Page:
What do you tell young lawyers who want to have a career that mirrors your own? You tell them that they have to find opportunities for trial work anywhere they can get it, which means that they shouldn't limit themselves to one area of law. They ought to be just as able to try an antitrust case or securities case or SEC case or a criminal case. That's one thing. You can't just do one thing. And second you have to take every opportunity you can to get a trial. If that's a pro bono civil rights case that some judge has asked you to do, then you go grab it. If that's going to work for the public defender or the DA, you go do it and try a few cases in a couple of months. You've got to get the experience any way you can. You've got to push for it.

What have you been up to most recently? This year is a good example. I had a civil trial … it was actually going to be a probate trial that was going to be in San Francisco Superior Court that we went to trial call in March and the judge sent us out to a settlement judge and the case settled. Then the next month I had a civil [bench] trial for the San Diego County Water Authority against the Metropolitan Water District ... in front of [San Francisco Superior Court] Judge [Curtis] Karnow. I had a class action case in federal court in Miami and we got two days before the trial was supposed to start on the day after Labor Day and the plaintiffs basically caved and so we settled the case. I just finished an arbitration in early November in L.A.

Are water rights cases ones that are apt to go to trial? Yes. Those cases do go to trial. They're court trials.

Do you like doing those? Sure. I like any trials. But what I really like are jury trials and they're few and far between in civil cases. ... [T]he mediation and arbitration process has made itself more and more expensive. Years ago a mediation was supposed to be one day. Now it can go on forever, periodically. Arbitrations are supposed to be sweet and simple. They never are. So they've become astonishingly expensive. That's one problem. Another problem is the ridiculous expense of litigation with eDiscovery and document discovery, so there's even more incentive to settle than there ever was. And I do think that as fewer cases get tried lawyers who call themselves litigators, their skills and their willingness to go to trial both atrophy and they're just not as eager to go to trial. I like going against people who like going to trial: Jim Brosnahan, Joe Cotchett. I like having cases with them or against them. They're real trial lawyers.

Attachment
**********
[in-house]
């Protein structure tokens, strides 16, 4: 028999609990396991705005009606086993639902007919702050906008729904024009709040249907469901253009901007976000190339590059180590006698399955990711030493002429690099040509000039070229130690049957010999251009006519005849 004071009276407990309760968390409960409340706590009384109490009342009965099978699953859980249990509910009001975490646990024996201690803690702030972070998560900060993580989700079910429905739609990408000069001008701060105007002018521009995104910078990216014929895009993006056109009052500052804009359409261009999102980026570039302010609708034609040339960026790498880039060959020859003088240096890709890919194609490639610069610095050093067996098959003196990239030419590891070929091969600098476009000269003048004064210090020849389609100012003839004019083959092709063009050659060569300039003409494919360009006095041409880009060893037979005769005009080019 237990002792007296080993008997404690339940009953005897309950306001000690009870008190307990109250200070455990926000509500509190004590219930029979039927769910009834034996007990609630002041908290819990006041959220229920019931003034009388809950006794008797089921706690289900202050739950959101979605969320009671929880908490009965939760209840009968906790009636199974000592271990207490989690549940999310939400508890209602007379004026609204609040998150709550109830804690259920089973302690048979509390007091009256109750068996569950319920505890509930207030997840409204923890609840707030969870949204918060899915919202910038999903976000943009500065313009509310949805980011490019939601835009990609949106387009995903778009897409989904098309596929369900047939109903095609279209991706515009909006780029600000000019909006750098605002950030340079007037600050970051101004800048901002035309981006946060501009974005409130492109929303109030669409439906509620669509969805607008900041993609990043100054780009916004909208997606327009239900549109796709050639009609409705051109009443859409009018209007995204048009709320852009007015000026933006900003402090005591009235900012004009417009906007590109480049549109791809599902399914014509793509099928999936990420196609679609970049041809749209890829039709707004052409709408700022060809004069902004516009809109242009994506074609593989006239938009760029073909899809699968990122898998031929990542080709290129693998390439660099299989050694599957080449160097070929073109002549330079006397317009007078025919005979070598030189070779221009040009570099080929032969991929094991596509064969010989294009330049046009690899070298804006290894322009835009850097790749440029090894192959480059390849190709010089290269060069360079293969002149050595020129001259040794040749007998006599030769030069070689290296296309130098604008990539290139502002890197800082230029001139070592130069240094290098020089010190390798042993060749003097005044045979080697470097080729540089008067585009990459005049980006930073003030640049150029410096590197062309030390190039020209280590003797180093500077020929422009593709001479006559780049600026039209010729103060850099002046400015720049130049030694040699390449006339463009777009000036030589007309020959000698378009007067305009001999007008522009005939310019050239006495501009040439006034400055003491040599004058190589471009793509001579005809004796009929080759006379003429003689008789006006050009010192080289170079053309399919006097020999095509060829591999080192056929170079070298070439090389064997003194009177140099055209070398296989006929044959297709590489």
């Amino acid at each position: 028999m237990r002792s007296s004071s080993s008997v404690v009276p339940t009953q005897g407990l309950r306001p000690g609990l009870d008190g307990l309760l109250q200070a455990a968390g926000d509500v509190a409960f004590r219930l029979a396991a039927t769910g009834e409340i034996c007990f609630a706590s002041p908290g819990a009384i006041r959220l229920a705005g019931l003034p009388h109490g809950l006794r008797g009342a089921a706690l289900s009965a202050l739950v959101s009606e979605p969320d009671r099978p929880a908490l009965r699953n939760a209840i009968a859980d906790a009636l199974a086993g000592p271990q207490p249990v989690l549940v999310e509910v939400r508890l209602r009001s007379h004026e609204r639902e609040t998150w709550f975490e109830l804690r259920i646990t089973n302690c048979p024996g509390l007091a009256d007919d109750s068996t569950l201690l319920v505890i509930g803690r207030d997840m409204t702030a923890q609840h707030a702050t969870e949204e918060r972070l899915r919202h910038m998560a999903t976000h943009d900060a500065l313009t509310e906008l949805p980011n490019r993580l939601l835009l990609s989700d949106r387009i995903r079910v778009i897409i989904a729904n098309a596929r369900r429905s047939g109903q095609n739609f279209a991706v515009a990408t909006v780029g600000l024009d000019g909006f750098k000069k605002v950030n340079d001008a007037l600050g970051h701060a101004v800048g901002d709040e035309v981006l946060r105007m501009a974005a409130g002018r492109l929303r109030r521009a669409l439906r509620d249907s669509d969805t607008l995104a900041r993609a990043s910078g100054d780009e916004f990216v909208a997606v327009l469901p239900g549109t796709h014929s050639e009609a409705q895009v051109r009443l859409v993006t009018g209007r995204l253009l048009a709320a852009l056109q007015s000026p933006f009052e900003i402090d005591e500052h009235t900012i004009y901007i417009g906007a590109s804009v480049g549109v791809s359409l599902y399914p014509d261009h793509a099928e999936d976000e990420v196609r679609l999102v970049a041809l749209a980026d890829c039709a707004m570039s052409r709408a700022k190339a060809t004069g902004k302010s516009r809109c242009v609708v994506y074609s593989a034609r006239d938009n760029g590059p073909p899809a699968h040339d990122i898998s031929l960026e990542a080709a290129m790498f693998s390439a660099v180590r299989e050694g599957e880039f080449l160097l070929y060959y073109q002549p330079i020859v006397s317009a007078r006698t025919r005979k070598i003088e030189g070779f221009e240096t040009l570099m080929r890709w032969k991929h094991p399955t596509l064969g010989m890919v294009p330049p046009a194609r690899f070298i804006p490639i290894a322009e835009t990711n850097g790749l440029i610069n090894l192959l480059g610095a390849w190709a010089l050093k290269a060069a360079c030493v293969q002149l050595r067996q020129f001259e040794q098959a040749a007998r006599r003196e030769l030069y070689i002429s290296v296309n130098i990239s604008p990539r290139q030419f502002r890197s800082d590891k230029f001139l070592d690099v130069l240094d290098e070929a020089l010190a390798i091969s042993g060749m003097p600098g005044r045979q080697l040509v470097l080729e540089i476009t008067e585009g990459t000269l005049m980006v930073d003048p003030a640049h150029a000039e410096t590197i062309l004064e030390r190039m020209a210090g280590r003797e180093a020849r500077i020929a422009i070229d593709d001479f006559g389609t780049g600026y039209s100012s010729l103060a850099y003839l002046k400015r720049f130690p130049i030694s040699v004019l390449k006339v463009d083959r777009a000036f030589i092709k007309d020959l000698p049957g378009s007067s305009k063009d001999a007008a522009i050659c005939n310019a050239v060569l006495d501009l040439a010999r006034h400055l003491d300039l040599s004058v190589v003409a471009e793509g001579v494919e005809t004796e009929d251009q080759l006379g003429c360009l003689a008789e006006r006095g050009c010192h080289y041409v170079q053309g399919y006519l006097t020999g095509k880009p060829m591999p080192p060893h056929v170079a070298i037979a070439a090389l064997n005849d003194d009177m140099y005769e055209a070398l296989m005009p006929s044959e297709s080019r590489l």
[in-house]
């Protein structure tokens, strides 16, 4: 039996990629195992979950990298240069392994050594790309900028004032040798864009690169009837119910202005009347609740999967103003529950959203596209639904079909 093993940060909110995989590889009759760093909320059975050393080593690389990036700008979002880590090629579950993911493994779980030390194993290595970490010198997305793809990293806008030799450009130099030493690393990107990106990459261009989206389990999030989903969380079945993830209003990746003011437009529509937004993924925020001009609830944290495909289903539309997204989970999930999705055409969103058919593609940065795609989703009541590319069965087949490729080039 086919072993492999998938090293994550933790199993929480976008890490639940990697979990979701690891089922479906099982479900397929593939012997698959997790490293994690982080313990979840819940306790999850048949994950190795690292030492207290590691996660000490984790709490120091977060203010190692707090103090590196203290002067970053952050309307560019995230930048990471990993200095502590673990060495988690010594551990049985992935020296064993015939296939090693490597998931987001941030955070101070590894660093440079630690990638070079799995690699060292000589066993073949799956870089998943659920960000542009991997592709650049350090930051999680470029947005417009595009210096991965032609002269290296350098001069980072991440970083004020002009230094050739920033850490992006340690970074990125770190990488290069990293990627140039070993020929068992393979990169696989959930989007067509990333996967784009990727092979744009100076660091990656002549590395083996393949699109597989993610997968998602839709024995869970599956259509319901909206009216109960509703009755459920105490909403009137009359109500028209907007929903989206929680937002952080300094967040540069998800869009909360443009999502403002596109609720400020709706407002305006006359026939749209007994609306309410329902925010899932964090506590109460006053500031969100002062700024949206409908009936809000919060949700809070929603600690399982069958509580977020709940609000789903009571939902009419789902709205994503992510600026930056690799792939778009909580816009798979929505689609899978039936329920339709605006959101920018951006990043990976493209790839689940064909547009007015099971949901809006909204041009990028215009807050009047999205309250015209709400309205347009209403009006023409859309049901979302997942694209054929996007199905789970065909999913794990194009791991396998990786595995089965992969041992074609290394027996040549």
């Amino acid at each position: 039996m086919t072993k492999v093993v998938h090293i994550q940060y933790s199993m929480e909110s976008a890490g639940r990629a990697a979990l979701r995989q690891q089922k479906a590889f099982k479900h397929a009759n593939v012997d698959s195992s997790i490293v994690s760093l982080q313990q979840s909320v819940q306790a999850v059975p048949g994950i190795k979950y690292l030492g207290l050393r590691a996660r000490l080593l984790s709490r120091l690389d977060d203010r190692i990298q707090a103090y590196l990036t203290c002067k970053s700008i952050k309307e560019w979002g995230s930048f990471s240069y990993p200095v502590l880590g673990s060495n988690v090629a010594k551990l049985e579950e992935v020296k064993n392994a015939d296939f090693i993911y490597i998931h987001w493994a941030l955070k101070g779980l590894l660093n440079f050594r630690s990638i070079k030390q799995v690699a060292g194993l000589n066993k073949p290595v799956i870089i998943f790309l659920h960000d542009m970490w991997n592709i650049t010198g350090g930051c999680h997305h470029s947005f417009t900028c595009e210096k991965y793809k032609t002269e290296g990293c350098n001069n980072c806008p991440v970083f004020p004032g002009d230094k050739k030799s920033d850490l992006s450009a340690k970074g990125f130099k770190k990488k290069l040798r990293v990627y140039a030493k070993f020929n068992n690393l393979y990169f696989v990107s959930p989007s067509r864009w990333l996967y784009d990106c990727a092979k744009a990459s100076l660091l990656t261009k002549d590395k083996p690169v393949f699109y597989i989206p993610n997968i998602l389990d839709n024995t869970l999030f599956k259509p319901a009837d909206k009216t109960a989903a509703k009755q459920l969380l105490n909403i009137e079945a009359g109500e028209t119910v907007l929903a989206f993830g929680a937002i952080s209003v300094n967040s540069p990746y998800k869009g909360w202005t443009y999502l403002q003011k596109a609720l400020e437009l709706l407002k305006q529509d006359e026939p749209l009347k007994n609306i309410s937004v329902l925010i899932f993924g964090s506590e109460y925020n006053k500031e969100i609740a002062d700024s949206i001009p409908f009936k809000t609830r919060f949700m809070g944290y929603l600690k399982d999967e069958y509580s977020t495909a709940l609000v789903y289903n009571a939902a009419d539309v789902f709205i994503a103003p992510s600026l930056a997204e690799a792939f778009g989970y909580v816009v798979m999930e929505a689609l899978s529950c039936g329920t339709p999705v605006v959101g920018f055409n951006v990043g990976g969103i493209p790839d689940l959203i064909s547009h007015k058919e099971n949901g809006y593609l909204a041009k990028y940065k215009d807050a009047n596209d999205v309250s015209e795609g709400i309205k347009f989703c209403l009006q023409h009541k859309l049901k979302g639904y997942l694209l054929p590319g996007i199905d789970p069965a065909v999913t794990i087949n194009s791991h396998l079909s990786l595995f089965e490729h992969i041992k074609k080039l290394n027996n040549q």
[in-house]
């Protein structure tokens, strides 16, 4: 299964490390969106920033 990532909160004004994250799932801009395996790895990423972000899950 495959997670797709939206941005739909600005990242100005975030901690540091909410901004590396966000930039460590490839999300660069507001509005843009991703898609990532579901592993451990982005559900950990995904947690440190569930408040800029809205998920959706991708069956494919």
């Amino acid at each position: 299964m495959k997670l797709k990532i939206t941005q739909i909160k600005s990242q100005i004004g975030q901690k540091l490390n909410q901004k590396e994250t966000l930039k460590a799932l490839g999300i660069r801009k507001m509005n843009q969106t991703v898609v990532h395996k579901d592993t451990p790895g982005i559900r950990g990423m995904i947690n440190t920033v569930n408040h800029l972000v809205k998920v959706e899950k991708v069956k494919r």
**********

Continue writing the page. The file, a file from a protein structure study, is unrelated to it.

What about trial do you like so much? What I enjoy is being able to drill down intensely to the facts and absorb it. I like the cramming that goes on preparing for trial. I like thinking about cross examination, thinking about the trial as a piece, thinking about persuasion, thinking about graphics, thinking about metaphors, thinking about evidentiary problems. I love just zeroing in ... We may be maladjusted individuals, but that's what a lot of us are in it for. That's what we like. Preparing for trial and trying cases.

John W. Keker

John W. Keker